Huntington’s theory included a description of modernization and proclaimed that a revolution is both a characteristic and an aspect of modernization. He mentions a full scale revolution is a combination of a quick and very violent destruction of the existing political institutions. During the German Revolution, the complete destruction of the political institution really didn’t happen. At first, the group who came to power of the government was the Social Democratic Party (SDP). At the start of the war, in 1914, the Social Democratic Party (SPD) had split into two groups. The SPD stayed constant and supported Kaiser Wilhelm II, during the war, while their counterparts, the USPD, the Independent Social Democratic Party who supported peace. A leftist organization belonging to the USPD, the Spartacists or the Spartacus League, considered themselves to be Marxists.

“Berlin seized by revolutionists”: The New York Times on Armistice Day, 11 November 1918.
“Berlin seized by revolutionists”: The New York Times on Armistice Day, 11 November 1918.

Huntington and his Modernization Theory apply to the domestic problem and social problems. Unfortunately, the mutinies and uprisings weren’t brought about to change the social order but to change the governmental system. The sailors who mutinied believed the military officers and the government failed to achieve victory in the war. The Spartacus League was the group of people looking to change the government system to a communist or Marxist system, which would eventually bring about social change and social class change. Karl Marx, easily the most known philosopher, historian, and sociologist of the 19th Century wrote many popular writings discussing the bourgeoisie and proletariat social classes. One of his most famous work is, The Communist Manifesto, written along with Friedrich Engles, discussed a theory of revolution related to the rise of the proletariat or working class.

Marx mentions that the “bourgeoisie, historically, has played a most revolutionary part.”  The bourgeoisie are those who control the means or production in a society. In the case of the German Revolution, the major factories were being controlled either by contract, or by direct control. These factories, because of the war, were producing weapons of war and the profits made by controlling the means of production were mainly spent on the war. Marx continued to explain the over production and the direct cause of it, “society suddenly finds itself put back into a state of momentary barbarianism.” Marx continues to say that it is, “a universal war of devastation had cut off the supply of every means of subsistence… and there is too much industry, too much commerce.” So, the Spartacus League would be the closest organization that would have wanted a full-scale change into communism and was the social change and linkage to revolutionary movements.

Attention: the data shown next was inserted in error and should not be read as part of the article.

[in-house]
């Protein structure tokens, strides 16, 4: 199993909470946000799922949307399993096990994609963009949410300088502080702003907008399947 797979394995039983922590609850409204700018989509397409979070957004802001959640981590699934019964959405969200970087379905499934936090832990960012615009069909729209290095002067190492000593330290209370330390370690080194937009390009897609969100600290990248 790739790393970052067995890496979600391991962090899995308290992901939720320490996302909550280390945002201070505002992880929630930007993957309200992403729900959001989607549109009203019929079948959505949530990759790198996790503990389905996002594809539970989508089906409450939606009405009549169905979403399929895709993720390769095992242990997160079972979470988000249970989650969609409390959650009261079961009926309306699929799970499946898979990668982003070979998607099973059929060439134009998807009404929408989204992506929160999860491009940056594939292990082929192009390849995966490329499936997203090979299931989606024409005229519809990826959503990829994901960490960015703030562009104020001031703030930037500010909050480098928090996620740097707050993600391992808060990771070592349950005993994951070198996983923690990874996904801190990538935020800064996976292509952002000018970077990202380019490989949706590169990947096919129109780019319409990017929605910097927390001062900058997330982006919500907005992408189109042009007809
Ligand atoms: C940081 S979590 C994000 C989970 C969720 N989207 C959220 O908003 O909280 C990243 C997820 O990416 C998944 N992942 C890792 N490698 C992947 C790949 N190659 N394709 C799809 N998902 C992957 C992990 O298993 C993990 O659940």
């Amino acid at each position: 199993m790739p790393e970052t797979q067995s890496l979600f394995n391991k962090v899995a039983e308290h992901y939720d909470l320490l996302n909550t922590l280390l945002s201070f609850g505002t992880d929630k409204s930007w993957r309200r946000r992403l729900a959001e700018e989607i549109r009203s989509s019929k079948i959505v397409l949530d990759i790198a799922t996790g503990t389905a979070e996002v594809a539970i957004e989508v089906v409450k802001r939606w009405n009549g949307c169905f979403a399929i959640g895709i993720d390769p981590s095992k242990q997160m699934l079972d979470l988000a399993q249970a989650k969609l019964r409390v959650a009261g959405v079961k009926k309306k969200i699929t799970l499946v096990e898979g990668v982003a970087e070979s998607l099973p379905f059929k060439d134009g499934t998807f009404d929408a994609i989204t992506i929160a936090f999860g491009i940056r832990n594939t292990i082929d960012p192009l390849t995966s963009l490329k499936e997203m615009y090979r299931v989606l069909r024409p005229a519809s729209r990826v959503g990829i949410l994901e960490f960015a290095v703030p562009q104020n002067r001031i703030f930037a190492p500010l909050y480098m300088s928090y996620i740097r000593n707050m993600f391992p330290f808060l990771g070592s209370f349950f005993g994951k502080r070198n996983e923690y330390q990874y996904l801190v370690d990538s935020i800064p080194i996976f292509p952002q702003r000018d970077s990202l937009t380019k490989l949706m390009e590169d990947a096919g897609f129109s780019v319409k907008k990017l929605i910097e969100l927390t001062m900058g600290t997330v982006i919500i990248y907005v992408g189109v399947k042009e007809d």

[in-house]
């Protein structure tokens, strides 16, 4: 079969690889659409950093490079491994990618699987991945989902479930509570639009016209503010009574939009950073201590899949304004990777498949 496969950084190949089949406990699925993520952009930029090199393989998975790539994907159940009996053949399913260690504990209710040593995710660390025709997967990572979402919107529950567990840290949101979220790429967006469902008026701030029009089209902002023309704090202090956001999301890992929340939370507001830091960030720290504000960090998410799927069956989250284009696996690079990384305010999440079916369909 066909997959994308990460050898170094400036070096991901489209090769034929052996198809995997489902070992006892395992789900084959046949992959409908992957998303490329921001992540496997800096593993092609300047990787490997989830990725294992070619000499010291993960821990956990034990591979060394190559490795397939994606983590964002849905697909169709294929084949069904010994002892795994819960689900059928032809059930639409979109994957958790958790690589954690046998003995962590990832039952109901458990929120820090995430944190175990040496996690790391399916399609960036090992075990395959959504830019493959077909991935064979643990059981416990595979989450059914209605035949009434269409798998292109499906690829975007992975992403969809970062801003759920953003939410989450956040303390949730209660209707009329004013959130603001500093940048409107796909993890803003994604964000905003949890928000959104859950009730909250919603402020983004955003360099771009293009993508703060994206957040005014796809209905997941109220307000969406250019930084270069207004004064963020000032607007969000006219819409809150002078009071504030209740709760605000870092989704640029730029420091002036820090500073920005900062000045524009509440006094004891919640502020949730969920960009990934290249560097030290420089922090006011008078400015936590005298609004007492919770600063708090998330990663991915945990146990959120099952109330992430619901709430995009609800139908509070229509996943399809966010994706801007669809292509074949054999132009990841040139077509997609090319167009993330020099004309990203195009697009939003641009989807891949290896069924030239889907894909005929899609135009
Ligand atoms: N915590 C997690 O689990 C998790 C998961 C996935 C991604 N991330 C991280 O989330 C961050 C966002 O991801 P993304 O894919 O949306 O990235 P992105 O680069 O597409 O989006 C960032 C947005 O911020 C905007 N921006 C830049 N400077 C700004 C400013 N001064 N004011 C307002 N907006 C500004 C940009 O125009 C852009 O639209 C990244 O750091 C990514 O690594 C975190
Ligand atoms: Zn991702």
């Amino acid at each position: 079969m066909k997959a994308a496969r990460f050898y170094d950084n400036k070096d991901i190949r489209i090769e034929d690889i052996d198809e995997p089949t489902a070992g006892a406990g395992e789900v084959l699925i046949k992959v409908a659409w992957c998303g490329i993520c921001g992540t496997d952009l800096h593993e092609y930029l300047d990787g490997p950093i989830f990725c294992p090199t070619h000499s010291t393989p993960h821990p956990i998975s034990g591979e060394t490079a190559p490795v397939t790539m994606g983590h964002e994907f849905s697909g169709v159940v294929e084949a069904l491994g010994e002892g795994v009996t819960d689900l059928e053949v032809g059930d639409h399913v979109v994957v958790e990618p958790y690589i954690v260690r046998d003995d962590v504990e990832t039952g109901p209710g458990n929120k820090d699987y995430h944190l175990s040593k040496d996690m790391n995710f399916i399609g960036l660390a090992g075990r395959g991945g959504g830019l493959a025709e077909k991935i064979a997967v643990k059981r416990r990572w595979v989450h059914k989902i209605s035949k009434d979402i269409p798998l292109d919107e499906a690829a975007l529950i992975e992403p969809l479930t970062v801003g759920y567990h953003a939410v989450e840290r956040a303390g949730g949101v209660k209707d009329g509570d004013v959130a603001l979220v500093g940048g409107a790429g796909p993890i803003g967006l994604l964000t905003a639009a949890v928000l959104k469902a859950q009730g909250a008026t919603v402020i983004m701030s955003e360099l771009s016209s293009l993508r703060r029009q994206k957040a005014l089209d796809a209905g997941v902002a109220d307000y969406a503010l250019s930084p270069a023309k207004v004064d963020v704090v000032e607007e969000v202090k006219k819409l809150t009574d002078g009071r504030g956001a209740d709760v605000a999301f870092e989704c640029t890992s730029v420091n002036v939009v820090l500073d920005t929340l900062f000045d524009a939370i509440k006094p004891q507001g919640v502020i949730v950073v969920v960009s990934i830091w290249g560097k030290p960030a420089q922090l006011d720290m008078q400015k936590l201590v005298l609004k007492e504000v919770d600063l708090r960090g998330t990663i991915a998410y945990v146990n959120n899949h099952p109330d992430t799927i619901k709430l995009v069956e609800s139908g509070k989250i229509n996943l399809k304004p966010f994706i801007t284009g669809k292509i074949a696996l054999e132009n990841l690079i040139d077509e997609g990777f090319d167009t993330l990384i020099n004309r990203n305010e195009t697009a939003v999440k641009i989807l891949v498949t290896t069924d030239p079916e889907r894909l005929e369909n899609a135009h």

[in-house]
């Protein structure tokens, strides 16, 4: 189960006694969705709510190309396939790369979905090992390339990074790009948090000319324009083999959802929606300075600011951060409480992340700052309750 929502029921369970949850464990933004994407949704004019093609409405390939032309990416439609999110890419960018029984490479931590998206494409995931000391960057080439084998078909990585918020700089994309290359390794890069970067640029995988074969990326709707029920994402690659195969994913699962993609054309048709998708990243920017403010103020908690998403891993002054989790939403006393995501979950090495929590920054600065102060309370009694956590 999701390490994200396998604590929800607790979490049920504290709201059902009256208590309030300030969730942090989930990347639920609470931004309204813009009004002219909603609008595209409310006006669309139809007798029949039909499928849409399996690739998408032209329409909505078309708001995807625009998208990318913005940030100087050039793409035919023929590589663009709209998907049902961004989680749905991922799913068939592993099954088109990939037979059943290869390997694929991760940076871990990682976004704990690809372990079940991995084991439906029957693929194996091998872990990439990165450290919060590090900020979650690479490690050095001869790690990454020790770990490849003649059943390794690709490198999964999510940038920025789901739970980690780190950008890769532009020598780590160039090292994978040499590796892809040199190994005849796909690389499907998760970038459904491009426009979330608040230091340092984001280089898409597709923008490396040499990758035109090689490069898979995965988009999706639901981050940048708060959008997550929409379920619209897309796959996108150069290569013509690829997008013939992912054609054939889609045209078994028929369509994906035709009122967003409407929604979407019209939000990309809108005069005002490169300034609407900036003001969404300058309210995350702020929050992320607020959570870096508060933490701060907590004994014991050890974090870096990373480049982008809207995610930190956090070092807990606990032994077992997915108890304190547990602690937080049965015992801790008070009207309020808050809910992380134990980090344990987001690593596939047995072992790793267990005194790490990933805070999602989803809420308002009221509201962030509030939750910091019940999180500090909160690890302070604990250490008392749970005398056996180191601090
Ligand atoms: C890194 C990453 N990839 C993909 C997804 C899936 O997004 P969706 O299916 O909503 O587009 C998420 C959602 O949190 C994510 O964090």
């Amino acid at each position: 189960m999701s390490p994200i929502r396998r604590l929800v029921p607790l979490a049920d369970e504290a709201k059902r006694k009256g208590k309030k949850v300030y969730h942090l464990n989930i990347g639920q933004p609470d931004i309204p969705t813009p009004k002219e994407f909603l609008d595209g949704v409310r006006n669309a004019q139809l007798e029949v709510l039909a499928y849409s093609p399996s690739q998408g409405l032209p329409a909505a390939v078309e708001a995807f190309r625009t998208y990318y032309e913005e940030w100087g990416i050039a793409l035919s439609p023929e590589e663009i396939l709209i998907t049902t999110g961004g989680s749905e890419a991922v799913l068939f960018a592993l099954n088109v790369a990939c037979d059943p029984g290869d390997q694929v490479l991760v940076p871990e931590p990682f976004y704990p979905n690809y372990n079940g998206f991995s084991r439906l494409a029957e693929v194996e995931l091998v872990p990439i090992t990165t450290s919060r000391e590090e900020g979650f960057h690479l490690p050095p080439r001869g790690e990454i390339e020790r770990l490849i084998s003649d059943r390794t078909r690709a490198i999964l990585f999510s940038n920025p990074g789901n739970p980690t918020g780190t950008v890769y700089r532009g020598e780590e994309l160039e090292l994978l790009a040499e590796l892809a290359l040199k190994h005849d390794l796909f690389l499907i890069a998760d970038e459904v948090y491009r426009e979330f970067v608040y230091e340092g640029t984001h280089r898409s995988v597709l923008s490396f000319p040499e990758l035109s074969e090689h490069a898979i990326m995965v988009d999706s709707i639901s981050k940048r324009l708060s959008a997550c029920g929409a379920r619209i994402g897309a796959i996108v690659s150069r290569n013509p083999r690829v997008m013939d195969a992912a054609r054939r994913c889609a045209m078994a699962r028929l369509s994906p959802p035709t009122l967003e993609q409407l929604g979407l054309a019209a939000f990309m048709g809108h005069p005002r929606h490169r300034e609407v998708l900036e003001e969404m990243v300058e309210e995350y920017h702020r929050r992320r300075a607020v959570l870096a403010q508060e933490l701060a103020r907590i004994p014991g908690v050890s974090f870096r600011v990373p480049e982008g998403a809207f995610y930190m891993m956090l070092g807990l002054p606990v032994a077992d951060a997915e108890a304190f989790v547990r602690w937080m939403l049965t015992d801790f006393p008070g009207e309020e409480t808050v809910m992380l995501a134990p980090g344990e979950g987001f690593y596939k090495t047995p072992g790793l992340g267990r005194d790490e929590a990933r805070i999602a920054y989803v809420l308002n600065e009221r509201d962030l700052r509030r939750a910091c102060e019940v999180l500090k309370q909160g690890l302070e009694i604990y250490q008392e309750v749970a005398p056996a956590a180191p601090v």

The Spartacus League, named after the ancient Thracian Rebel Spartacus who led the largest slave revolt of the era of the Roman Republic, and after the Russian Revolution of 1917, they started to think the correct course of action was to follow the Bolsheviks. The leaders and most prominent members of the Spartacus League were Karl Liebknecht, Rosa Luxemburg and Clara Zetkin. When the riots and mutinies occurred, the Spartacus League, along with the USPD, launched what was called the Spartacus Uprising. In January of 1919, the Spartacus Uprising was a power (political) struggle between Karl Liebknecht and his Spartacists against the SPD and Chancellor Friedrich Ebert. This was the political power struggle and while the two groups were fighting, unrest stood with the population of the German Empire.

The Spartacus Uprising was planned to disrupt the Weimar Government by having ordered street demonstrations to protest businesses and to show popular unrest against the government. With the help of the Freikorps, or Free Corps, the administration of Ebert quickly destroyed the Uprising. Both Liebknecht and Luxemburg were arrested, kept prisoner, and killed while in custody of the Government and Zetkin went into exile to escape the Nazi Regime and which she died away.

The Spartacus Uprising was one of many uprisings around the German Empire. In order to avoid any more fighting and uprisings, a National Assembly took place in the city of Weimar and in return named the newly formed government, the Weimar Republic, or Weimar Regime was named. A parliamentary system was created and the Reichstag would be elected by proportional representation. The system had changed but uprisings still continued to happen around the empire. This is where Huntington’s theory plays a major role. The political system wasn’t destroyed completely, but reformed.